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Aplastic anemia is a disorder that effects what cells? What is the end result? pluripotential stem cells that leads to bone marrow failure
The disorder of aplastic anemia features what? hypocellular bone marrow and pancytopenia (decreased circulating levels of all formed elements in the blood).
What is pancytopenia? bicytopenia? monocytopenia? when there is a reduction in all three marrow lineages (granulocytes, platelets and red blood cells); reduction of two lineages, one lineage; Note: aplastic anemia does not necessitate pancytopenia
What are the three etiologic groups of aplastic anemia? idiopathic (most common), acquired (drugs, chemicals,viral infections) ,inherited
Bone marrow failure may result from what two mechanisms? damage to or defects in the stem and progenitor cells in bone marrow,damage to or defects in the bone marrow stromal cells.
A consistent laboratory finding in aplastic anemia is the very low numbers of assayable bone marrow progenitor and stem cells
The survival and proliferation of hematopioetic cells are dependent on what cells? stromal marrow cells.
Are Stromal cells defective in aplastic anemia? No, and they produce normal quantities of hematopoietic growth factors.
What are the two major mechanisms invoked for aplastic anemia? Direct hemapoietic injury and immune-mediated bone failure
Describe direct hematopoietic injury as it applies to aplastic anemia? chemical(namely cancer chemo-cisplatin, mercaptopurine, vincristine) or physical agents (even viruses) injury directly impact both proliferating and quiescent hematopoietic cells. Such agents cause significant damage to DNA to result in apoptosis.
The term “idiosyncrasy” means... an unusual individual reaction to a drug or a food. Most marrow failure leading to aplastic anemia arise from complications from these drugs, which occur after a few weeks of initiation of drug use.
Describe immune-mediated bone marrow failure of aplastic anemia? stem cells are antigenically altered by exposure to drugs, infectious agents, or other unidentified environmental insults evoking cellular immune response, during which act. T cells produce cytokines (IF-γ and TNF) prevent normal stem cell growth/dev
In immune mediated aplastic anemia, blood of aplastic anemia contains... elevated levels of cyto T-cells (IFN and TNF which inhibit hematopoietic proliferation of progenitor and stem cells through cell death by apoptosis.)
Aplastic anemia is most frequent in what race? Oriental, Asian
What are pathological signs of aplastic anemia? There is a decrease in the number of cells of myeloid, erythroid, and megakaryocytic lineage, with a relative increase in lymphocytes and plasma cells and there is an increase in bone marrow fat
What characterizes aplastic anemia? Anemia, leukopenia (primarily granulocytopenia) and thrombocytopenia. Red cells have normal shape, but mildly macrocytic. Elevated EPO levels, reticulocytosis is not present. Lymphocytosis observed.
In aplastic anemia, what is seen in the bone marrow aspiration and biopsy specimen? hypocellular or acellular, loss of hematopoietic elements. (Considered severe if the bone marrow cellularity is reduced less than 30%.) Pathological examination of bone marrow biopsy specimen shows fat cell replacement of the bone marrow.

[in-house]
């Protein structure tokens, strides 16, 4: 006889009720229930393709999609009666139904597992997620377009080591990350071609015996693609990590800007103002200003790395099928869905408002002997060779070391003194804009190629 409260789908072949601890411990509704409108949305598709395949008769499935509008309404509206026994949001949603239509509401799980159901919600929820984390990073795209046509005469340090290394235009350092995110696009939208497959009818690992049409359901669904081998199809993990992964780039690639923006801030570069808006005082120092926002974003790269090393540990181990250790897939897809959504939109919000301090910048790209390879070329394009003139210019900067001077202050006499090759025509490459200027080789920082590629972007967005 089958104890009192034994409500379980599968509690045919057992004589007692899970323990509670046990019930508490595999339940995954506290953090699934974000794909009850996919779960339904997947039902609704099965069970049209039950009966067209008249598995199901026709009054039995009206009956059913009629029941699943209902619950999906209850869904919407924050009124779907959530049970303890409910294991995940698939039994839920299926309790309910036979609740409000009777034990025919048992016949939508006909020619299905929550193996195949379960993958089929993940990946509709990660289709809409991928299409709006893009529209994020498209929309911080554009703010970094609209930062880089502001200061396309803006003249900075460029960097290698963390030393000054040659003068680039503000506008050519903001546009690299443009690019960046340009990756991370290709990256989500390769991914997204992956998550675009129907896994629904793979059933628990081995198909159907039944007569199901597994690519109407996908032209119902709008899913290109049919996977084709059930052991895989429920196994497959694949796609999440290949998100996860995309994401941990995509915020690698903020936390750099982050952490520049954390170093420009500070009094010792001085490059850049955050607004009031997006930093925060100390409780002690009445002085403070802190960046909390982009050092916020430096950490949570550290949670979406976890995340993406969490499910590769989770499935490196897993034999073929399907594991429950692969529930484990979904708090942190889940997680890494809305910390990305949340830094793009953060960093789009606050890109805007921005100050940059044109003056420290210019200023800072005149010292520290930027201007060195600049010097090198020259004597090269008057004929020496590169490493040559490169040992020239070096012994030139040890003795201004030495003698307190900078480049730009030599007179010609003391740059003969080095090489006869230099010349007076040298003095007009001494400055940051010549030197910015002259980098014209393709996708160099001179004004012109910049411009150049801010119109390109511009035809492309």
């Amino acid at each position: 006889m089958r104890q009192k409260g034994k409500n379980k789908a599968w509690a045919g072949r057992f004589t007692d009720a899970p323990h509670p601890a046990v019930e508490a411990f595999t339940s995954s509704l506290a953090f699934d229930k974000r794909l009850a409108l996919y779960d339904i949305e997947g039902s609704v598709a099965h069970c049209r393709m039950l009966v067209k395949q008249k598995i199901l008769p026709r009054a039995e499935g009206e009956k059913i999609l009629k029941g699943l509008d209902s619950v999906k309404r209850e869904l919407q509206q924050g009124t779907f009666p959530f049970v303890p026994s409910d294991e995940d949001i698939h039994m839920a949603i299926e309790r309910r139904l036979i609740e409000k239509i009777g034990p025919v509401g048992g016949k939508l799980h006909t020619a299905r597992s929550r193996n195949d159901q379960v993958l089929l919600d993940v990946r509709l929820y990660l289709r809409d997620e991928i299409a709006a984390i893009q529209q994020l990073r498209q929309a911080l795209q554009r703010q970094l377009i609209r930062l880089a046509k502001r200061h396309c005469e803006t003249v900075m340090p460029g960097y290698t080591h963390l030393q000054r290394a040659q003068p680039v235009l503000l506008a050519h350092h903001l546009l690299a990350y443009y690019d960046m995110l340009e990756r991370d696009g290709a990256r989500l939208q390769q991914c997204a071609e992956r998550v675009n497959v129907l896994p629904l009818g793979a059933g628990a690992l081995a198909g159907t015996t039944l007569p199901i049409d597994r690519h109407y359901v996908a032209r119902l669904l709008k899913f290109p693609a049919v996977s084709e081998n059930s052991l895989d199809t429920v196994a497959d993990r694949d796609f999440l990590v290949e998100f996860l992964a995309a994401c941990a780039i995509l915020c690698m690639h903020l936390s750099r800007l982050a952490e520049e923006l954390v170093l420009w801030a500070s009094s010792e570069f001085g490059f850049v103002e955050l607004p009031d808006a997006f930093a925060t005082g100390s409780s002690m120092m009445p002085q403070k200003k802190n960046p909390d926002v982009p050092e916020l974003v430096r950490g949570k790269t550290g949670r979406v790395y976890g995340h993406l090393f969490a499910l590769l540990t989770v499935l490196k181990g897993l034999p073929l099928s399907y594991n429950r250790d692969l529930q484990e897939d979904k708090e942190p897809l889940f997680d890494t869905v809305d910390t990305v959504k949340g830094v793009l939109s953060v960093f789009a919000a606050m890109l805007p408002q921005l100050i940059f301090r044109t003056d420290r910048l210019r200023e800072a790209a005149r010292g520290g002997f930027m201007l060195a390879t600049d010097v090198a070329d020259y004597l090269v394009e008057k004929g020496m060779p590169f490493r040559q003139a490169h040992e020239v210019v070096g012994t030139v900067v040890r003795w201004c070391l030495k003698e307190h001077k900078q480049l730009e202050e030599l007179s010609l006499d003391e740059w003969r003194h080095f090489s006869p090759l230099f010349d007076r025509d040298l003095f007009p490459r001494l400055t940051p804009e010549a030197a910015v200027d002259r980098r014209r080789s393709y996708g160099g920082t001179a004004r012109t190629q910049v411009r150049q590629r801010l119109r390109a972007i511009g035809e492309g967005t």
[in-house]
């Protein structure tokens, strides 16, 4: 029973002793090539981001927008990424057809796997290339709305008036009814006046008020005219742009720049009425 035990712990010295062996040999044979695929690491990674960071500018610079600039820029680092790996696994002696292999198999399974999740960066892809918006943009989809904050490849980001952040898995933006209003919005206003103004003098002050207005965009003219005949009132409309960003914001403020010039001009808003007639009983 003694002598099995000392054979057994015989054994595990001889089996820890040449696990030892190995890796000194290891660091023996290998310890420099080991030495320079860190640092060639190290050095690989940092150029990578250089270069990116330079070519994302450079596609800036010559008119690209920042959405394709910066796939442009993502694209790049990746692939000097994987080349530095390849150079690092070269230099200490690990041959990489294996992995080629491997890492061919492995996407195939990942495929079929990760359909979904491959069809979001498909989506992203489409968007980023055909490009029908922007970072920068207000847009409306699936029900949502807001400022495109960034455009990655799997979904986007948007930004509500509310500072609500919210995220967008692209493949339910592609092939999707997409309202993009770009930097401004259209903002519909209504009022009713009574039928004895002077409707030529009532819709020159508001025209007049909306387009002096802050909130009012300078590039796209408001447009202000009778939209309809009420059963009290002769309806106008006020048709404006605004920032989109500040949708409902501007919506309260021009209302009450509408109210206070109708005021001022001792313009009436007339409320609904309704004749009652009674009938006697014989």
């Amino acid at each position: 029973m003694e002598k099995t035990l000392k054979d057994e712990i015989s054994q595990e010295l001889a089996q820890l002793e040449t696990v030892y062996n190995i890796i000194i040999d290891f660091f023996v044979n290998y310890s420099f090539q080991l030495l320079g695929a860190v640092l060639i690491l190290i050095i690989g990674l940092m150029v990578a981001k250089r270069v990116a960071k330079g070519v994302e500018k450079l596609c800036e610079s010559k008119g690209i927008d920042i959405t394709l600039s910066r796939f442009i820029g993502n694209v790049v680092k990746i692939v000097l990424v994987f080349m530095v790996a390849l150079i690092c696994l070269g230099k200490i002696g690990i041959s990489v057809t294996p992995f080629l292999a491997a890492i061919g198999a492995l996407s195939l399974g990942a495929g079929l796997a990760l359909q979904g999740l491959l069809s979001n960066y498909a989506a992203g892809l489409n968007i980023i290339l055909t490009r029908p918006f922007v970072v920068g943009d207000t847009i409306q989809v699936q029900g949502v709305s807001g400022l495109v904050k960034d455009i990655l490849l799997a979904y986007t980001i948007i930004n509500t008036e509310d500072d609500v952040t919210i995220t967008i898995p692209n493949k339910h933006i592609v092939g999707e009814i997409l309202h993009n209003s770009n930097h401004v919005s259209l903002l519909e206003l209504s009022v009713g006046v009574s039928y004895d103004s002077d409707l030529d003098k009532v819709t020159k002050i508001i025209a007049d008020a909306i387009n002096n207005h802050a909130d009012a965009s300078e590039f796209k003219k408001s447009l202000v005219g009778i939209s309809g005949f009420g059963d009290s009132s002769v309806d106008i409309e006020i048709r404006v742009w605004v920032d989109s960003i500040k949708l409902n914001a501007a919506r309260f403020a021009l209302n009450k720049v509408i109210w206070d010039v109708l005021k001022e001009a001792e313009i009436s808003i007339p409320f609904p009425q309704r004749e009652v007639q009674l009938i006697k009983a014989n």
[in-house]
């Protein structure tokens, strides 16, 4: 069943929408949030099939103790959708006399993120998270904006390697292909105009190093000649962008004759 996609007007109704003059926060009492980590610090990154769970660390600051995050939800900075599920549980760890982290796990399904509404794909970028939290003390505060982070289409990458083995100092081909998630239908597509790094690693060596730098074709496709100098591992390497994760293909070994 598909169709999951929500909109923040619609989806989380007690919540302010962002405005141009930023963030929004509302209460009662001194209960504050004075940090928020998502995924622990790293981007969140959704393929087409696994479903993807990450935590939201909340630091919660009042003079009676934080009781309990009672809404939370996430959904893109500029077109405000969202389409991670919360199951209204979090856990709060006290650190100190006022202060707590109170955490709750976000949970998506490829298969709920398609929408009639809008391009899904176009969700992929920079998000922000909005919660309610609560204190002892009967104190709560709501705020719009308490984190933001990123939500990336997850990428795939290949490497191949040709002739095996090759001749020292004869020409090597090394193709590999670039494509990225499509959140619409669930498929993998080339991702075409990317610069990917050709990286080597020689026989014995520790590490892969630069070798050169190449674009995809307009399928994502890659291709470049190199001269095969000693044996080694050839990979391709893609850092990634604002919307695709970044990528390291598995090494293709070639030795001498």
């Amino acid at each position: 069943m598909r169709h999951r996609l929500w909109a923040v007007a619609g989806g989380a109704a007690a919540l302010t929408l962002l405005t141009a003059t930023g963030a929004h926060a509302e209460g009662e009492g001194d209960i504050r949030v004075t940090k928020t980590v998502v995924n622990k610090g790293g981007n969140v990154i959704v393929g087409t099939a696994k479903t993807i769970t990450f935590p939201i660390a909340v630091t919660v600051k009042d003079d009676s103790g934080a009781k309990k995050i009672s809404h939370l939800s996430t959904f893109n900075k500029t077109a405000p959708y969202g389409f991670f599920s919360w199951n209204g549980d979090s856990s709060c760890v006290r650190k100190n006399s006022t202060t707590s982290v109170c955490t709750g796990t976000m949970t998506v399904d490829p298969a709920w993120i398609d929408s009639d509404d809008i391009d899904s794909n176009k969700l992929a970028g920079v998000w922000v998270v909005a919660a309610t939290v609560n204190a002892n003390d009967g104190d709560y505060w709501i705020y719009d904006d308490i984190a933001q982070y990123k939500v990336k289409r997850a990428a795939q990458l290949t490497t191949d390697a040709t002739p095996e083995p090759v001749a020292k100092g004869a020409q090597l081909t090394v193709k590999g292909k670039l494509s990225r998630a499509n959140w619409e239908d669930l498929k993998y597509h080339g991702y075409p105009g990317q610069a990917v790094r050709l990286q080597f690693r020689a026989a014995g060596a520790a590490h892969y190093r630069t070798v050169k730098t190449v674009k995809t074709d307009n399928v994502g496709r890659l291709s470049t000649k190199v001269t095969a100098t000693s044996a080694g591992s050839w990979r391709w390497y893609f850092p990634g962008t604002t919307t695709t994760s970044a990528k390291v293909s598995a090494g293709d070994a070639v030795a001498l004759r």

In aplastic anemia, what is seen in the peripheral blood smear? hypocellularity of the marrow is reflected in the peripheral blood smear, which shows granulocytopenia, and leukopenia as well as ample space between red cells, a reflection of this patient's anemia, and few, if any, platelets.
What are clinical features of aplastic anemia? similar to all anemia symptoms, pallor, dyspnea, fatigue, gingival bleeding, or skin bruises, recurrent infection
What are the tx for aplastic anemia? Pts req transfusion support until diagnosis. Tx infections with broad-based empirical antibiotic therapy. Bone marrow transplantation from a HLA-matched sibling donor is the treatment of choice for pts < 60 yrs. Immunosuppress if older than 60
Which drug is most likely to cause aplastic anemia? Phenylbutazone, a nonsteroidal antiinflammatory drug (NSAID) used for the treatment of pain of osteoarthritis
Anemia of chronic renal insufficiency reflects... decreased production of erythropoietin by the damaged kidneys.
What is the pathology of anemia of chronic renal disease? Normocytic and normochromic. In some cases, echinocytes (crenated cells, burr cells) with scalloped cell membranes can be seen. If renal insufficiency secondary to malignant hypertension, red cell fragmentation with formation of schistocytes may be seen.
What is the tx of choice for anemia of chronic renal disease? Administration of recombinant erythropoietin is the treatment of choice.
Anemia of renal failure results directly from... a deficiency in erythropoietin production, making it unique among the many types of anemias
Anemia of chronic disease arises from...And results from the release of what? chronic inflammatory and malignant conditions;of inflammatory cytokines (IL-1, TNF, IFN-gamma
What are some useful markers of anemia of chronic disease? in addtion to presence of cytokines...increased serum ferritin in conjunction with decreased serum iron due the cytokines is characteristic of anemia of chronic disease.
What is the pathology of the anemia of chronic disease? serum iron is reduced, and in contrast to iron deficiency anemia, total iron binding capacity also tends to be decreased (as is the serum albumin level).
What is myelophthisic anemia? refers to hypo proliferative anemia associated with infiltration of the bone marrow by a variety of processes.
What is seen with Myelophthisic Anemia? moderate to severe normocytic anemia, with anisopoikilocytosis and teardrop cells. Circulating immature granulocytes and nucleated red blood cells (leukoerythroblastosis). Extramedullary EPO may be seen.
Created by: jpop